July 20, 2012

Judicial Use of the Phrase "The Perfect Storm"

Carol McCrehan Parker, University of Tennessee, Knoxville, College of Law, has published The Perfect Storm, the Perfect Culprit: How a Metaphor of Fate Figures In Judicial Opinions, at 43 McGeorge Law Review 323 (2012). Here is the abstract.

After the publication of a book and release of a movie, both titled “The Perfect Storm,” the phrase, “it was a perfect storm,” entered the popular culture in apparently limitless contexts, including at least 140 judicial opinions. Apparently even by those who have never read the book or seen the movie, a reference to “a perfect storm” is understood to embody the story of a fishing boat lost in a terrible storm, in which multiple forces converged in a singular event to produce devastating consequences which could not have been foreseen or prevented. Nothing could have been done to prevent the damage, and no one is to blame.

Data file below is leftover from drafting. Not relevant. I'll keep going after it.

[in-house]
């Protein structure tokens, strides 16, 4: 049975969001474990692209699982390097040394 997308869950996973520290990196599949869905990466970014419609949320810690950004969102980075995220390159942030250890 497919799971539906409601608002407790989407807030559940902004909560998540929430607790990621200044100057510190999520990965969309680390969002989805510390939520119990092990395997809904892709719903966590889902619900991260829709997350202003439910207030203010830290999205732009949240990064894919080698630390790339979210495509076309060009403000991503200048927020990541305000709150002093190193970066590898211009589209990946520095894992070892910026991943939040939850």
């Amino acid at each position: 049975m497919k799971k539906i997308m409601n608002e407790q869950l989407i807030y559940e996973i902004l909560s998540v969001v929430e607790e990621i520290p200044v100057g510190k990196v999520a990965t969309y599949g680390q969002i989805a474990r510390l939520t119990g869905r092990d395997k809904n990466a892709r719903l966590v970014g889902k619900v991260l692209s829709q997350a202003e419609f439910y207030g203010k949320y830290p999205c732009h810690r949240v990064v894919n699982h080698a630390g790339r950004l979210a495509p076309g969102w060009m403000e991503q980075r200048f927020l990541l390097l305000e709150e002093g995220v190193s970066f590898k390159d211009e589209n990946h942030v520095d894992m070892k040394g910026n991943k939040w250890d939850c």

This article discusses the construction of the perfect storm metaphor and examines how its narrative elements figure in judicial opinions. By emphasizing the convergence of forces, the metaphor promotes a view of multiple causation as “perfect” and separate from human agency. By emphasizing the singular quality of the storm, the metaphor invites arguments urging a highly contextualized reading and suggesting that since a perfect storm is unlikely to recur, any precedential effect of the case so described will be minimal. By conjuring up the awesome and mysterious forces of nature, the metaphor may work to absolve individuals of responsibility for the consequences of their own actions. In short, the perfect storm is the perfect culprit.

Download the article from SSRN at the link. 

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